- The average number of Full Time Equivalent Employees per month from February 15, 2019 to June 30, 2019; or
- The average number of Full Time Equivalent Employees per month from January 1, 2020 to February 29, 2020; and
- The amount of reduction in salary or wages of any employee during the coverage period that is greater than 25% of the salary or wages of that employee in the most recent full quarter he or she worked prior to the coverage period.
However, the borrower can avoid the reductions listed above if the reduction in Full Time Equivalent Employees and their wages is eliminated by June 30, 2020.
Assistance for American Workers, Families, and Businesses
The CARES Act, under Title II – “Assistance for American Workers, Families, and Businesses,” also contains significant expansions of the unemployment insurance benefits available to workers impacted by COVID-19. These expansions include:
- Creating a new Pandemic Unemployment Assistance program to provide benefits to otherwise ineligible workers, such as self-employed individuals, independent contractors, and workers without sufficient work history;
- Providing an additional $600 per week for those eligible for unemployment benefits as determined by applicable state law;
- Covering the first weeks’ worth of benefits paid by states, like California, that have elected to waive the traditional “waiting period” during the first week before benefits begin;
- Providing of an additional 13 weeks of coverage for those who remain unemployed after state unemployment benefits are no longer available; and
- Allowing states more flexibility and related funding to hire temporary staff to process the sharp increase in unemployment claims more efficiently.
Particularly in light of the distressed economic times and the increased funds available under the CARES Act, it is important to remember that fraudulent receipt of benefits based upon false statements in an application or certification for benefits may subject the recipient, in addition to applicable state penalties, to all of the following:
- Ineligibility for further benefits under the CARES Act;
- Prosecution under 18 U.S.C. § 1001, which may result in imprisonment for up to 5 years, a fine up to $250,000, or both; and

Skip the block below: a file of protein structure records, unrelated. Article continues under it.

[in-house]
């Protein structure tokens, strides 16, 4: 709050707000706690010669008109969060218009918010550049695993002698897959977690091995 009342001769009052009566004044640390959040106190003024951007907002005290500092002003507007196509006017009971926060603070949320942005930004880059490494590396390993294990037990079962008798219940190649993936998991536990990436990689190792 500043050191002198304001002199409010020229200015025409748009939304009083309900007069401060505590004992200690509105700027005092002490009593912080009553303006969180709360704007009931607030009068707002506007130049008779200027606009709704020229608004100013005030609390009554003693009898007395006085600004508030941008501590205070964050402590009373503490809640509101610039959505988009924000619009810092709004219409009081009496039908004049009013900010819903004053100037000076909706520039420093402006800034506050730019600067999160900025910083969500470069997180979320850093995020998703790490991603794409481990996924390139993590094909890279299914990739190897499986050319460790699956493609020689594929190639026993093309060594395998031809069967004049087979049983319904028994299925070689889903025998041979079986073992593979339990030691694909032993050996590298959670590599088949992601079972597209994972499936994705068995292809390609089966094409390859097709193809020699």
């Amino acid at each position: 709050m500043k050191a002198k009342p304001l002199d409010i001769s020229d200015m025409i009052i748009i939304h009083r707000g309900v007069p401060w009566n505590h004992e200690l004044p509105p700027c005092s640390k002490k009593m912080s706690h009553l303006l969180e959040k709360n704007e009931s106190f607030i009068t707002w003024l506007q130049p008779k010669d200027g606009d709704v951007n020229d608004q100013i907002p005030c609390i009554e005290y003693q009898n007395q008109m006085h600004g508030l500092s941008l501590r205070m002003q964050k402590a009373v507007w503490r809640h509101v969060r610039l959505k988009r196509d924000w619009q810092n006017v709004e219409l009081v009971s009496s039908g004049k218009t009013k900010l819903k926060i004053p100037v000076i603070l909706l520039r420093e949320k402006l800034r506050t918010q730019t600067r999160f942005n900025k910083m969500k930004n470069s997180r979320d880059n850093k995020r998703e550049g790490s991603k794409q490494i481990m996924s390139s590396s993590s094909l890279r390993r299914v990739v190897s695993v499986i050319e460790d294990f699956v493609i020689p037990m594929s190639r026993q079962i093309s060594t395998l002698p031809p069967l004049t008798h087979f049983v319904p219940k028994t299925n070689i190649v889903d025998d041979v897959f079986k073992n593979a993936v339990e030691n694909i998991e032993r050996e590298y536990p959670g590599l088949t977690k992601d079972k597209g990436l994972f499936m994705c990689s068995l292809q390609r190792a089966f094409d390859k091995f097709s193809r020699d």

- Liability for repayment of funds already paid.
Employee Retention Credit
The CARES Act also establishes a refundable payroll tax credit for up to 50% of the wages paid to employees during the COVID-19 pandemic. Specifically, the credit is applicable to the first $10,000 in compensation, including healthcare benefits, paid from March 13, 2020 to December 31, 2020, to employees of employers whose:
- Operations were suspended, in whole or in part, due to a COVID-19-related government order; or
- Gross receipts declined by over 50% as compared to the same quarter in the prior year, because of circumstances surrounding the public health crisis.
Employers with an average of more than 100 Full Time Equivalent Employees in 2019 can seek the credit for any wages paid to employees during the time the employer was not providing services for a COVID-19-related reason. Employers with an average of 100 or fewer Full Time Equivalent Employees in 2019, however, can seek the credit for all employee wages, whether paid during the time the employer is open for business or subject to a shut-down.
Other Labor Provisions
The CARES Act also contains a number of miscellaneous labor-related provisions, including those that:
- Amend the FFRCA to clarify that employees laid off on or after March 1, 2020, and later rehired by the same employer are eligible for Emergency Family and Medical Leave if they worked at least 30 of the 60 calendar days prior to being laid off.
- Provide the Department of Labor authority to postpone certain ERISA filing deadlines in the case of a public health emergency.
- Provide single employer pension plan companies with more time to meet funding obligations by delaying the due date for any contribution otherwise due during 2020 until January 1, 2021. At that time, contributions due earlier would be due with interest.
- Ensure continued payment for federal contractors who, due to COVID-19 and because of the nature of their jobs, can neither perform work at their duty-station nor telework.
- Allow employers to defer payment of the employer’s share of certain payroll taxes otherwise due to the federal government.
- Allow employers to provide certain student loan repayment benefits to employees on a tax-free basis.
Kring & Chung, LLP is continuing to monitor and work with our clients to respond to federal, state, and local government responses to this evolving situation. We strongly encourage those considering applying for loans mentioned in this summary to consult with their employment and business legal counsel, financial advisors, and tax specialists.
3. Payroll costs are defined as the sum of all payments for compensation (including salary, wages, commissions, cash tip equivalents, paid time-off, severance payments, payment for group healthcare benefits (including insurance premiums), retirement benefits, and state or local payroll taxes) to employees, sole proprietors, or independent contractors.